Although most consumers still can't get it, national broadcast, cable and satellite networks are pumping out nearly 500 hours a week of sports and entertainment in HDTV.
The latest contribution comes from Broadcast.com founder Mark Cuban. Last week, his HDNET began broadcasting via satellite (DirecTV) a 16-hour schedule of sports and entertainment each week.
With the start of the 2001-02 prime time season, ABC got into the HD game, broadcasting 15 hours a week of dramas, sitcoms and movies. CBS began its second HDTV season with about 24 hours, including a college football game each Saturday and a five-day-a-week soap, The Young and the Restless.
NBC airs The Tonight Show With Jay Leno five nights a week and an occasional movie in HD and is expected to increase output after it finishes upgrading its broadcast distribution system. PBS presents two or three HD documentaries every month.
Most of the programming continues to come from HBO and Showtime. Each of the pay networks offers 24-hour movie channels in HDTV.
But the HDTV programming is not easy to get. Most TV homes rely on cable for their television, and few cable systems carry any HDTV.
A few dozen ABC- and CBS-owned or -affiliated TV stations broadcast HDTV over their digital TV channels, but the digital signals do not propagate well, and only 150,000 homes have HD receivers able to pick up the signals.
All told, according to the National Association of Broadcasters, only 207 stations have their DTV stations up and running. The FCC requires all commercial stations to have their DTV station on air by next May, but most are not expected to make the deadline.
Cable operators are in no hurry to add bandwidth-guzzling HDTV signals of any kind to their systems. Most prefer to use their digital capacity to run as many standard-definition networks as they can.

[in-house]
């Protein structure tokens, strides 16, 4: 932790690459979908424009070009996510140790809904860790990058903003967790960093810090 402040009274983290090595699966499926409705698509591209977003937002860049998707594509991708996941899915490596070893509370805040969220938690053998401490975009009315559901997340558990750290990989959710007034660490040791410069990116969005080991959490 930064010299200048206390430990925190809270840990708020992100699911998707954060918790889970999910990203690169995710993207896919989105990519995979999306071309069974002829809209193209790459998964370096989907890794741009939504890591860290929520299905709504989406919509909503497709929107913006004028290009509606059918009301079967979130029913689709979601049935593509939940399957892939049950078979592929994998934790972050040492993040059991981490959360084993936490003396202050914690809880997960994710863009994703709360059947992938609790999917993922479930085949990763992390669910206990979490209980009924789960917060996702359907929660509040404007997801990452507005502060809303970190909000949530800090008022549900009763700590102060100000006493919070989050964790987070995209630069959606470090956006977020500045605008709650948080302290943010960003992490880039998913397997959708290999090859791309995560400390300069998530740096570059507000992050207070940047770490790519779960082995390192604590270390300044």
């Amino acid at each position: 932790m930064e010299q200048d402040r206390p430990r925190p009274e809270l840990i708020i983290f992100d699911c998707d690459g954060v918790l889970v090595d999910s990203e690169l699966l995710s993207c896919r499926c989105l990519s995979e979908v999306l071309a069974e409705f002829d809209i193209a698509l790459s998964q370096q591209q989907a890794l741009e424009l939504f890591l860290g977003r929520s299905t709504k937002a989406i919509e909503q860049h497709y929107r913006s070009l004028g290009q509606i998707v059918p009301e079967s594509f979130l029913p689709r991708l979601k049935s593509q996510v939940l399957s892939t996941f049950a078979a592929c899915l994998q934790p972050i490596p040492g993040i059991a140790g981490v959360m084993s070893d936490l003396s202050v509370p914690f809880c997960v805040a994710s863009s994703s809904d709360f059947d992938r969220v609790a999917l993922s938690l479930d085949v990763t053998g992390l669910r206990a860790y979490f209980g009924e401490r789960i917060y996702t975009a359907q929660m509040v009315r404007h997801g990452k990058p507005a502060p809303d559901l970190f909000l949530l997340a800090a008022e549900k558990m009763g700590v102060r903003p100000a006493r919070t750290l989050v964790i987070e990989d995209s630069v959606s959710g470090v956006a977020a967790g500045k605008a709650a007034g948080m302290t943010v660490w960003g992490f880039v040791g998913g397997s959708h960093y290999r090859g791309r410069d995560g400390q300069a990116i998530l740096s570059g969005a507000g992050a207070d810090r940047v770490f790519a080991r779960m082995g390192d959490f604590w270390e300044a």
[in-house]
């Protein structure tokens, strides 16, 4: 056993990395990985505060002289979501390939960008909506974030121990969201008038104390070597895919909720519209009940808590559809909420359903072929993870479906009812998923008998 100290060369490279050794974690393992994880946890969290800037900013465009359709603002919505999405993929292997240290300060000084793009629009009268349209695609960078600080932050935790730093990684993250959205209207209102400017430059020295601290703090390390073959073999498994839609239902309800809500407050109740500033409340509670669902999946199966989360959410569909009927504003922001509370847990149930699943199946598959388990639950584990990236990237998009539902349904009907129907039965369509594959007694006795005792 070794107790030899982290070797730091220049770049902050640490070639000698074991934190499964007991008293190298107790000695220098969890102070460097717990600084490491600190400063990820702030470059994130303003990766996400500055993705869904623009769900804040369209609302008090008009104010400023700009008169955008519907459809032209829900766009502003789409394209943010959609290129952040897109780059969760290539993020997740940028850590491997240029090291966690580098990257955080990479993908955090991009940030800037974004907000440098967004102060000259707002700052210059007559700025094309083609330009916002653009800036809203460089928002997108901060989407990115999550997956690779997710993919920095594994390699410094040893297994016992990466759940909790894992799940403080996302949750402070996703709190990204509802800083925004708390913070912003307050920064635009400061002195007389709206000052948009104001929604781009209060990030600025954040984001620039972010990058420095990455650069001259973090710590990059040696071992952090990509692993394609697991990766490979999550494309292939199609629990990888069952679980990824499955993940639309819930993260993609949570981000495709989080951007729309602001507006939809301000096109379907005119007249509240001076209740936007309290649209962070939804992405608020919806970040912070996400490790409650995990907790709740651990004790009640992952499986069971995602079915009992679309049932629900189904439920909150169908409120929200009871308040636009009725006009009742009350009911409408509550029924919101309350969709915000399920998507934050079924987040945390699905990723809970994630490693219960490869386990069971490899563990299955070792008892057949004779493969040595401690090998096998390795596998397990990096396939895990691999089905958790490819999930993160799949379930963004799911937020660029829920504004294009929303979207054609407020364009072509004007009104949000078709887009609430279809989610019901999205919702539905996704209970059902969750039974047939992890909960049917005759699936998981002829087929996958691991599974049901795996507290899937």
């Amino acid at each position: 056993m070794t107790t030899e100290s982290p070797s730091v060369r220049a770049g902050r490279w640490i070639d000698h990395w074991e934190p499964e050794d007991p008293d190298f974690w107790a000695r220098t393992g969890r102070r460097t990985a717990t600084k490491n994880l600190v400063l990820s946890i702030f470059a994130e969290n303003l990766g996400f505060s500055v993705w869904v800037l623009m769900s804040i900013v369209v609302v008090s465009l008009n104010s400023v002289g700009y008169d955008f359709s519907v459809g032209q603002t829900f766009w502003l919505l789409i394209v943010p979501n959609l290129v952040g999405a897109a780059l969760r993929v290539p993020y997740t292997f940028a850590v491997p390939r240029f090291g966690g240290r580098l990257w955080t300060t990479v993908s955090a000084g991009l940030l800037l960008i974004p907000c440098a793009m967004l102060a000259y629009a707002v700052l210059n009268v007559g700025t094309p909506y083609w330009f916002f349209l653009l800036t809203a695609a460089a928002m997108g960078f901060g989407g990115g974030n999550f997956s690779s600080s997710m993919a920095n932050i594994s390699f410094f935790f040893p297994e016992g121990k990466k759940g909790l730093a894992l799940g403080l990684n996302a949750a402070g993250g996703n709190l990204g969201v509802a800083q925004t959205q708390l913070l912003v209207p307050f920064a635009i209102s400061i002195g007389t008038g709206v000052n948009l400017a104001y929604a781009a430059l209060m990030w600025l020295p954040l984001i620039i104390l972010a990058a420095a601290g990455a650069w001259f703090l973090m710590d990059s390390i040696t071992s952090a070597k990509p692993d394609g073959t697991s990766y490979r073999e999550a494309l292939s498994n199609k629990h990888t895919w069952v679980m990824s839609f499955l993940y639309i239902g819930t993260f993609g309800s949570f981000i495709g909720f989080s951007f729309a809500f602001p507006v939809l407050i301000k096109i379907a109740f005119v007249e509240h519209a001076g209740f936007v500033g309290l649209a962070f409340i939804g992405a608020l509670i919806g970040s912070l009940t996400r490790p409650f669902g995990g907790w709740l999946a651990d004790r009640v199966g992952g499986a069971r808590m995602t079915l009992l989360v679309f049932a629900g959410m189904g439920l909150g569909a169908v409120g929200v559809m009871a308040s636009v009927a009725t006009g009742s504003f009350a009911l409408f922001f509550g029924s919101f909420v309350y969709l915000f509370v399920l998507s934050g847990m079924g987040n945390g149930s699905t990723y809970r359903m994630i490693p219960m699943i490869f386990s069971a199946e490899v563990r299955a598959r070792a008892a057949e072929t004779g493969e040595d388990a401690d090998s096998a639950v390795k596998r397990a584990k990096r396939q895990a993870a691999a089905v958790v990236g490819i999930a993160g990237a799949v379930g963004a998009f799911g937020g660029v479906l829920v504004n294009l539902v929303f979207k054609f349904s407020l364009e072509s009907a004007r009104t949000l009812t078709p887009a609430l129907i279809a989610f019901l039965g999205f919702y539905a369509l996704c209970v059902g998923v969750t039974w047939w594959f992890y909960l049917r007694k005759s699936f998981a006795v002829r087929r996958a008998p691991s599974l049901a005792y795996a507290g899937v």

Today, the best bet for HD-hungry consumers is satellite TV. DirecTV carries not only HDNet but also the HBO and Showtime HD feeds. EchoStar's Dish Network also carries the HBO and Showtime services.
Although the price of the HD sets with broadcast receivers continues to drop, HD proponents believe sales would improve with better in-store sales training.
"Retailers have to be more proactive in displaying and selling HDTV. That's been the real problem in my book," said Clyde Chappell, at WFAA-TV Dallas, an ABC affiliate now broadcasting the ABC HD schedule. "I go into a lot of stores, and they don't know anything about HDTV."
Because local cable systems will not carry HD signals, said Chappell, he is working with local electronics stores to set up receive antennas so that they can get the over-the-air HD broadcasts. Most sales staffs prefer to use DVD movies to sell HD displays, he said.
Initially costing thousands of dollars more, digital sets with external tuner boxes able to receive HDTV in the familiar 4:3 aspect ratio are advertised in daily newspapers these days for about $1,800. A 35-inch widescreen 16:9 HDTV with an integrated tuner can be had for about $3,000.
CBS has managed to keep down its cost of transferring film-based dramas and sitcoms to HD by negotiating sponsorships with companies like Mitsubishi, Panasonic, Samsung, and Sears, Roebuck. "There aren't enough HD receivers out at the moment so we're doing anything we can think of to stimulate that market," said CBS Television Executive Vice President Martin Franks. "We have to move HDTV from the current demonstration phase and turn it into a real business."
Samsung and Sears have committed to a full media plan of TV, print and in-store advertisements for CBS's HD college football schedule on Saturday afternoons that could reach $10 million, according to Samsung spokesman Steve Panosian.
The agreement marks the first time a retailer, broadcaster and set manufacturer have jointly promoted HDTV. It also includes resources to develop an "HDTV Game Day" promotion and employee training.
There not much local HD production to entice consumers. Two years ago, more than 100 TV stations banded together with the idea of sharing locally produced HD programs. Operated by NAPTE, the consortium hasn't produced much new in the last year or so, according to Chappell. "It gets expensive to produce HDTV shows. We're right in the middle of converting our station to full HDTV operation, so we don't have a lot of extra money laying around. We're grateful to ABC for offering the prime time lineup in HD. We think it will help sell sets."
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